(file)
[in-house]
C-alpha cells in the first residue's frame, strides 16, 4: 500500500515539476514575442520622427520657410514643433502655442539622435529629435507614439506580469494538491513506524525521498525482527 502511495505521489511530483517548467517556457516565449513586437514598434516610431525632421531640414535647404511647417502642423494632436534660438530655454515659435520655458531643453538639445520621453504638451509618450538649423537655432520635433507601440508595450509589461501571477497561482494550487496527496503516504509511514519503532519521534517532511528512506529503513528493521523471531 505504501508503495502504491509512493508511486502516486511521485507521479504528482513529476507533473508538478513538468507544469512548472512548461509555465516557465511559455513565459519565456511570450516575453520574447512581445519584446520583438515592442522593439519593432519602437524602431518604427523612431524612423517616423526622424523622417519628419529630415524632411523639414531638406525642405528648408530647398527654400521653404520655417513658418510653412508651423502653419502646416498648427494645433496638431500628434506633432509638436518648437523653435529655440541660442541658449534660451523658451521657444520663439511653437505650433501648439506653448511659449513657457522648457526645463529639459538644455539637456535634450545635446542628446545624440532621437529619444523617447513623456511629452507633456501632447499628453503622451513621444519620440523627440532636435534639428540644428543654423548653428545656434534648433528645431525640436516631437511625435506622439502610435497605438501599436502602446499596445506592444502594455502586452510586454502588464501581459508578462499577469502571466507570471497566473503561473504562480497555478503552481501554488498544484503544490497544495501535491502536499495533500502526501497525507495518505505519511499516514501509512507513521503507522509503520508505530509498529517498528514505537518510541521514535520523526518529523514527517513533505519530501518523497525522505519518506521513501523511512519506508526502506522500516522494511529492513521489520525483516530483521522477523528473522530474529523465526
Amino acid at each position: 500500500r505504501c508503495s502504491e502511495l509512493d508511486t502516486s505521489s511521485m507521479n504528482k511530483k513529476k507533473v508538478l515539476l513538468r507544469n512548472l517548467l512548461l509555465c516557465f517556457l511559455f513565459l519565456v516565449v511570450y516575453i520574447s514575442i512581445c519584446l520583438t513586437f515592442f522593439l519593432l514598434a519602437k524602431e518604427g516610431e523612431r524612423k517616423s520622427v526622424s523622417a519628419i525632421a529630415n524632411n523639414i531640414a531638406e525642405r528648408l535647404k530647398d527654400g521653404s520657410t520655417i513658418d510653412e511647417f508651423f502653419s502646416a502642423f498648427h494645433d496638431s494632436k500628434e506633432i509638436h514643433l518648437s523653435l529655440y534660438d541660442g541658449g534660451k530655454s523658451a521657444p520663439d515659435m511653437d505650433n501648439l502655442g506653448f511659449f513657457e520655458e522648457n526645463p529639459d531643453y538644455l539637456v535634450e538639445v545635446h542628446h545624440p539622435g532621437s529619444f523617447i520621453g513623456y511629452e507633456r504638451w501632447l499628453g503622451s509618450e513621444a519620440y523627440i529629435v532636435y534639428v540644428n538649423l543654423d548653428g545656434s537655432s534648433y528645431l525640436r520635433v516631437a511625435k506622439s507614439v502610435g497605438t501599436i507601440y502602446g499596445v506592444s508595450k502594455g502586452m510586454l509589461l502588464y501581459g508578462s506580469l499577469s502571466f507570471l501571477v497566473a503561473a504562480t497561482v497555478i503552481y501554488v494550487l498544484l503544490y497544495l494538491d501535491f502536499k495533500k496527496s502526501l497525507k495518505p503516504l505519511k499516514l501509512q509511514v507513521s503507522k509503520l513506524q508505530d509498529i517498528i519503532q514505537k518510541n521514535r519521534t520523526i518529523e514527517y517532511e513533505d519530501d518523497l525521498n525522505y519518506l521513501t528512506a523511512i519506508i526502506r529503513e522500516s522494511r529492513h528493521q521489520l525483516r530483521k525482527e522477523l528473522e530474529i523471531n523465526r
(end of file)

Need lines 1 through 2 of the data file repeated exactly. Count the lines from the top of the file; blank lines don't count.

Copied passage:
[in-house]
C-alpha cells in the first residue's frame, strides 16, 4: 500500500515539476514575442520622427520657410514643433502655442539622435529629435507614439506580469494538491513506524525521498525482527 502511495505521489511530483517548467517556457516565449513586437514598434516610431525632421531640414535647404511647417502642423494632436534660438530655454515659435520655458531643453538639445520621453504638451509618450538649423537655432520635433507601440508595450509589461501571477497561482494550487496527496503516504509511514519503532519521534517532511528512506529503513528493521523471531 505504501508503495502504491509512493508511486502516486511521485507521479504528482513529476507533473508538478513538468507544469512548472512548461509555465516557465511559455513565459519565456511570450516575453520574447512581445519584446520583438515592442522593439519593432519602437524602431518604427523612431524612423517616423526622424523622417519628419529630415524632411523639414531638406525642405528648408530647398527654400521653404520655417513658418510653412508651423502653419502646416498648427494645433496638431500628434506633432509638436518648437523653435529655440541660442541658449534660451523658451521657444520663439511653437505650433501648439506653448511659449513657457522648457526645463529639459538644455539637456535634450545635446542628446545624440532621437529619444523617447513623456511629452507633456501632447499628453503622451513621444519620440523627440532636435534639428540644428543654423548653428545656434534648433528645431525640436516631437511625435506622439502610435497605438501599436502602446499596445506592444502594455502586452510586454502588464501581459508578462499577469502571466507570471497566473503561473504562480497555478503552481501554488498544484503544490497544495501535491502536499495533500502526501497525507495518505505519511499516514501509512507513521503507522509503520508505530509498529517498528514505537518510541521514535520523526518529523514527517513533505519530501518523497525522505519518506521513501523511512519506508526502506522500516522494511529492513521489520525483516530483521522477523528473522530474529523465526